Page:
I am not completely sure (I am not a doctor, obviously ask yours if this sounds familiar just to make sure!) but I am pretty sure that (for me) the very occasional sharp pains in my chest I would get as a kid when playing trombone were what’s called “Precordial catch syndrome”. I imagine it could happen with anyone playing a brass instrument — trumpet, tuba, trombone (like me), etc.
Mine would last maybe 10 seconds typically and is just as this describes! Interesting! Check it out!
“Precordial catch syndrome (PCS), also known as Texidor’s twinge, is a common cause of chest pain in children and adolescents. It also occurs, though less frequently, in adults. PCS manifests itself as a very intense, sharp pain, typically at the left side of the chest, generally in the cartilage between the bones of the sternum and rib cage, which is worse when taking breaths. Oftentimes the symptoms are described as a “bubble in the chest” sometimes associated with the feeling of a “bubble popping” or cracking sensation which usually resolves the pain. Patients often think that they are having a heart attack which causes them to panic. This pain typically lasts from a few seconds to a few minutes, though, in some cases, it can persist for up to 30 minutes. The frequency of episodes varies from patient to patient; sometimes occurring daily with multiple episodes each day, or on a less frequent basis with weeks, months, or even years between episodes. On rare occasions, breathing in or out suddenly will cause a small “bubble” popping or cracking sensation in the chest, which results in the pain going away. In most cases the pain is resolved quickly and completely, and medication is not needed for the pain to subside. There is no known treatment or cure for PCS.”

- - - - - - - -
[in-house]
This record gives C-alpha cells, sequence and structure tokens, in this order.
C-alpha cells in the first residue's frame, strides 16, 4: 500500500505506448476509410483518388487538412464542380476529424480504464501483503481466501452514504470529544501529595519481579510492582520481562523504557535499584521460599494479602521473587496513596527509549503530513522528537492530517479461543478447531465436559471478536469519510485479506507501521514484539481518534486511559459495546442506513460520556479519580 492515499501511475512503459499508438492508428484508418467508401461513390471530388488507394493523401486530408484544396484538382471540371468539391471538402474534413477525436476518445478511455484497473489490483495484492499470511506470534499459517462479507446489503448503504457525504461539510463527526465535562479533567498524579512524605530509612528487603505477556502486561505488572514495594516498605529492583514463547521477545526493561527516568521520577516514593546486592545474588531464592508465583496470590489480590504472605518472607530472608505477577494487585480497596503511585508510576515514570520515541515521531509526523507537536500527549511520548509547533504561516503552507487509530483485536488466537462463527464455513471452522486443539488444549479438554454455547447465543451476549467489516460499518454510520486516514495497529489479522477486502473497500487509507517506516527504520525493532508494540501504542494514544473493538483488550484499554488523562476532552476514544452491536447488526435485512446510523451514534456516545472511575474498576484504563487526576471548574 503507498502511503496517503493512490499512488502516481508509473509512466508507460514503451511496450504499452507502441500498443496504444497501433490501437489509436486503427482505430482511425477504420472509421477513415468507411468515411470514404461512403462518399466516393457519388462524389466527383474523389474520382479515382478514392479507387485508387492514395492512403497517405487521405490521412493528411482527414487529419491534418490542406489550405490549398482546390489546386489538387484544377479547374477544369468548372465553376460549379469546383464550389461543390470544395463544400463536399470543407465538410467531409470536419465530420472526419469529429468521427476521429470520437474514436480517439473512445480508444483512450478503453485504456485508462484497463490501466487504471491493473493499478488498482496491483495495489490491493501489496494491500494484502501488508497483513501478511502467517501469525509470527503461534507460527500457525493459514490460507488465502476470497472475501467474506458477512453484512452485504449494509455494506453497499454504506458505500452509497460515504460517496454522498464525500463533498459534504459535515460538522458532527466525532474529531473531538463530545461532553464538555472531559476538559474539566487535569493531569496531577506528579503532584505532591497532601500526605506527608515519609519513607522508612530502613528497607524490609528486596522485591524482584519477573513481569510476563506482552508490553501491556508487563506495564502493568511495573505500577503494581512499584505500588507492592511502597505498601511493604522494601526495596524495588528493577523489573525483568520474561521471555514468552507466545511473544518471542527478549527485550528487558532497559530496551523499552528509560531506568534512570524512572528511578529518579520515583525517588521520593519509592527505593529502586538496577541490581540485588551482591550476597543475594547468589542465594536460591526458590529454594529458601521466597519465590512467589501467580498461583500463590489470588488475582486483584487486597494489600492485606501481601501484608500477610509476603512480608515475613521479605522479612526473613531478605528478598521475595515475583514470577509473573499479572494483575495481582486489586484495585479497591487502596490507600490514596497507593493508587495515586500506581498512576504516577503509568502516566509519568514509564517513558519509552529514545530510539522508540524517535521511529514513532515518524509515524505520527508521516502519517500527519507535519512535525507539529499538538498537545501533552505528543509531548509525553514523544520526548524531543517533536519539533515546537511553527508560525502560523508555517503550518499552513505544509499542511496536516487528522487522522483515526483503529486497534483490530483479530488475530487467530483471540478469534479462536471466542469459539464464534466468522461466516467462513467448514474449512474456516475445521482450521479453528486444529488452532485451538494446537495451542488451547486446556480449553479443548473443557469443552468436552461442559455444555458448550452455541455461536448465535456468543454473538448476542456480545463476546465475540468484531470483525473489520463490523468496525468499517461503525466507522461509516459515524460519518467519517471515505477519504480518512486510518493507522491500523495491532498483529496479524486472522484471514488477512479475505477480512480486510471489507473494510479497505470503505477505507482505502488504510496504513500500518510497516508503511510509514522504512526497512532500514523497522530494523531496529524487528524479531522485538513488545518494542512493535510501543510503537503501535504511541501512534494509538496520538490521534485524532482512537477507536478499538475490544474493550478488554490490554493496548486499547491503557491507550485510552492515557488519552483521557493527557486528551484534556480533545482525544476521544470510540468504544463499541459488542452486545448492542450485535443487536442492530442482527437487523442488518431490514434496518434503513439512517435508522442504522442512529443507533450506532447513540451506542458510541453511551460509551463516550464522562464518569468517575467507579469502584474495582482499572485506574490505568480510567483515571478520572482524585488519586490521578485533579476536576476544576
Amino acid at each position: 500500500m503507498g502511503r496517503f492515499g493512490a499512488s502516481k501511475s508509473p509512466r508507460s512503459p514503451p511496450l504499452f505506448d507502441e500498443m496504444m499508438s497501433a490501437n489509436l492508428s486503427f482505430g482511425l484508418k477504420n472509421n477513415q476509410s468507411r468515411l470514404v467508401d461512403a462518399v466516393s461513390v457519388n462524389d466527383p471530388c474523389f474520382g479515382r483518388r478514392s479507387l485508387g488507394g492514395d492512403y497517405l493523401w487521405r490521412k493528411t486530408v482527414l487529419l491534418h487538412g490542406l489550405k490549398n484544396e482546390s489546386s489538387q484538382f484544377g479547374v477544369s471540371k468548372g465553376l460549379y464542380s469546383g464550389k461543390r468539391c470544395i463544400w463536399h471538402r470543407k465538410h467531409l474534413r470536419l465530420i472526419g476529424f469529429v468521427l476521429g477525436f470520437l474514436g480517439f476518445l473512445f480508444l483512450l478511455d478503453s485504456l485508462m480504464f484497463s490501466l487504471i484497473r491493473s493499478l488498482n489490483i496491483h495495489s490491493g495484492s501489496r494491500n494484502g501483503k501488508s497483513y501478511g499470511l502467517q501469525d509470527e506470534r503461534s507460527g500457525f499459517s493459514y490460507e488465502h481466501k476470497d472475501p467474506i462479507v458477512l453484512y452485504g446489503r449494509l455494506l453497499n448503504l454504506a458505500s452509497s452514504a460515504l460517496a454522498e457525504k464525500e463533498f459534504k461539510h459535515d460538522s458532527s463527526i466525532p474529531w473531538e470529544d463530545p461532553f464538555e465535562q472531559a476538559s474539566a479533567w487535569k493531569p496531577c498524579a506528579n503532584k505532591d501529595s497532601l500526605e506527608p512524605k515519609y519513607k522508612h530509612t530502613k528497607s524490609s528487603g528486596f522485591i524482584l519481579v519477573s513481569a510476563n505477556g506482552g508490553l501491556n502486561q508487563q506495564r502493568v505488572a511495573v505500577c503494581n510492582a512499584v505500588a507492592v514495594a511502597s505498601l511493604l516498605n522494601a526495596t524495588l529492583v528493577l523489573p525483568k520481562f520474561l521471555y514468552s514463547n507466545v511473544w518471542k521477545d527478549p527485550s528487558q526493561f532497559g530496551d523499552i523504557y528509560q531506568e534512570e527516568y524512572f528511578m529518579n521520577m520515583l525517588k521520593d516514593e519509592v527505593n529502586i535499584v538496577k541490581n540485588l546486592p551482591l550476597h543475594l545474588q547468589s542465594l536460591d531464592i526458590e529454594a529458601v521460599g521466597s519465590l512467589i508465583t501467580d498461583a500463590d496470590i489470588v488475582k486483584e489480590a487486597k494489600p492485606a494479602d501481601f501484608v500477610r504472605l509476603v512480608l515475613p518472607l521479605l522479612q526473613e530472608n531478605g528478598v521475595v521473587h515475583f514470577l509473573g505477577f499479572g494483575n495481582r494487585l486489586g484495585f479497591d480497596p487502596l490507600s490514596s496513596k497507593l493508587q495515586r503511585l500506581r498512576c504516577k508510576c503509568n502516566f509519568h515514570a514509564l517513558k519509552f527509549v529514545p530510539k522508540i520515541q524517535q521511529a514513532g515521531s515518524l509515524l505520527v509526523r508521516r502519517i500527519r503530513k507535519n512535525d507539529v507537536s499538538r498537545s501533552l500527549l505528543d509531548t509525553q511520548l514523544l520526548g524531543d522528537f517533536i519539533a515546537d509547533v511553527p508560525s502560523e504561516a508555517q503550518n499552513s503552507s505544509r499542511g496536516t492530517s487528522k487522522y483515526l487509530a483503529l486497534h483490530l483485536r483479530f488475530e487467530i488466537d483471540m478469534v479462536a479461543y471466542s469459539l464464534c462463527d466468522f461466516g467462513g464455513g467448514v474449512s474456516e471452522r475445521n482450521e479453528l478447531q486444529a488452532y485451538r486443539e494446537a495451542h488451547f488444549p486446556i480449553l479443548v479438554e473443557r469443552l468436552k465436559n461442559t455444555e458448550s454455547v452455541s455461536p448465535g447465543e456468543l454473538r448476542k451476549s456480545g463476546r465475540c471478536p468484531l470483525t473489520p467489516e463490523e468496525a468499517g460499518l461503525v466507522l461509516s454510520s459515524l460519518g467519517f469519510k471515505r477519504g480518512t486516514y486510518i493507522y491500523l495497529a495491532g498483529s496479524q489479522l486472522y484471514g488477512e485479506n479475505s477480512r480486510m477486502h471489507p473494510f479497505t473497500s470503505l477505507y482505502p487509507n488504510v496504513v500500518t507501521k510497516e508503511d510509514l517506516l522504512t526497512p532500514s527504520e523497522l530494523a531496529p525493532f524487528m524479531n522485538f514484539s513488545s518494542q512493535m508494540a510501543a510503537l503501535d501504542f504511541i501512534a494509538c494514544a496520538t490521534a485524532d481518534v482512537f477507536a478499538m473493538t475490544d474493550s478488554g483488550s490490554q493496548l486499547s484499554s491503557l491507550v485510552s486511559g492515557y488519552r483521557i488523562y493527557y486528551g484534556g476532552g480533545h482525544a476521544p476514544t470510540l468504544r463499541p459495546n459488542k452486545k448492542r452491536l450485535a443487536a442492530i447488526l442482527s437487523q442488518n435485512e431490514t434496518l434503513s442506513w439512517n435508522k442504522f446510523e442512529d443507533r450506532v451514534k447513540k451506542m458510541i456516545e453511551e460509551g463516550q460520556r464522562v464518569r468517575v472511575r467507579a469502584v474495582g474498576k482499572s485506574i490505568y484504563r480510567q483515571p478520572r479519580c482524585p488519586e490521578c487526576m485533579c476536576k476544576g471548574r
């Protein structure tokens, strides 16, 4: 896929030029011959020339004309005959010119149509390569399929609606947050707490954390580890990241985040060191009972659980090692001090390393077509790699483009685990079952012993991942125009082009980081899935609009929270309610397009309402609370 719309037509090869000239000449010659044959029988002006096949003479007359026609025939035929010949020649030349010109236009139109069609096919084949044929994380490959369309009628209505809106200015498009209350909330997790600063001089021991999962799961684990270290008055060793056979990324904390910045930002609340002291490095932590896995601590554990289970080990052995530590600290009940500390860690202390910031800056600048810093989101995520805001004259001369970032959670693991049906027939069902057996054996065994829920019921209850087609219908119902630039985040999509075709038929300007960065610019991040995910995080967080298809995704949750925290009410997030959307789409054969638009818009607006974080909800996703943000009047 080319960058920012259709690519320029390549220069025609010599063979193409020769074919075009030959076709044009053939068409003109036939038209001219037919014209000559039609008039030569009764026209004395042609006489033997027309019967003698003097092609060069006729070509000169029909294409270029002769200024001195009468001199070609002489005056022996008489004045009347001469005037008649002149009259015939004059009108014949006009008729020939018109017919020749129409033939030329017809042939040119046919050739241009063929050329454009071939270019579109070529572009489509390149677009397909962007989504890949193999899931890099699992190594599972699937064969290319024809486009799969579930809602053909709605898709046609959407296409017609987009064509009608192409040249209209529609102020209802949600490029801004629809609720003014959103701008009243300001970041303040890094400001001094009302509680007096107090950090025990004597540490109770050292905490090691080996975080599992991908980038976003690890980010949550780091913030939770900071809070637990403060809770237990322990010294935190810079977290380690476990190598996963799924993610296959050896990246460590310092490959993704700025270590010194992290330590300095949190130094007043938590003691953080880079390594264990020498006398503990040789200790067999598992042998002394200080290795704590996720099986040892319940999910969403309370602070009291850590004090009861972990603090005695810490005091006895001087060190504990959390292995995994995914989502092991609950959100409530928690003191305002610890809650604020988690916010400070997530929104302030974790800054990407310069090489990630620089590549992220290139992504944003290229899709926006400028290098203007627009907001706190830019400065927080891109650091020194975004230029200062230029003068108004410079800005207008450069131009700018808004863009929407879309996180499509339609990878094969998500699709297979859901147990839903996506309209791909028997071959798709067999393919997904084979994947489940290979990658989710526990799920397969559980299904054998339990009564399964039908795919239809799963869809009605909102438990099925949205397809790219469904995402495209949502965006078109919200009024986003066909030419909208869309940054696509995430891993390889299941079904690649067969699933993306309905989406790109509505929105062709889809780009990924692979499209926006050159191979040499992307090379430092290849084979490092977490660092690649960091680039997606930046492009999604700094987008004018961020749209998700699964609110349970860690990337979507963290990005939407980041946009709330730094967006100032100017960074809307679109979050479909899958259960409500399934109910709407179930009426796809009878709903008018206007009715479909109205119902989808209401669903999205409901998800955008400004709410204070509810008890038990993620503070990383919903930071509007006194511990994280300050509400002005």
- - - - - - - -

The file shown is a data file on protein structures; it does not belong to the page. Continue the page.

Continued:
Also interesting is this! Brass players sometimes have (usually mild) allergic reactions to the mold and bacteria growing inside their instruments. Makes sense!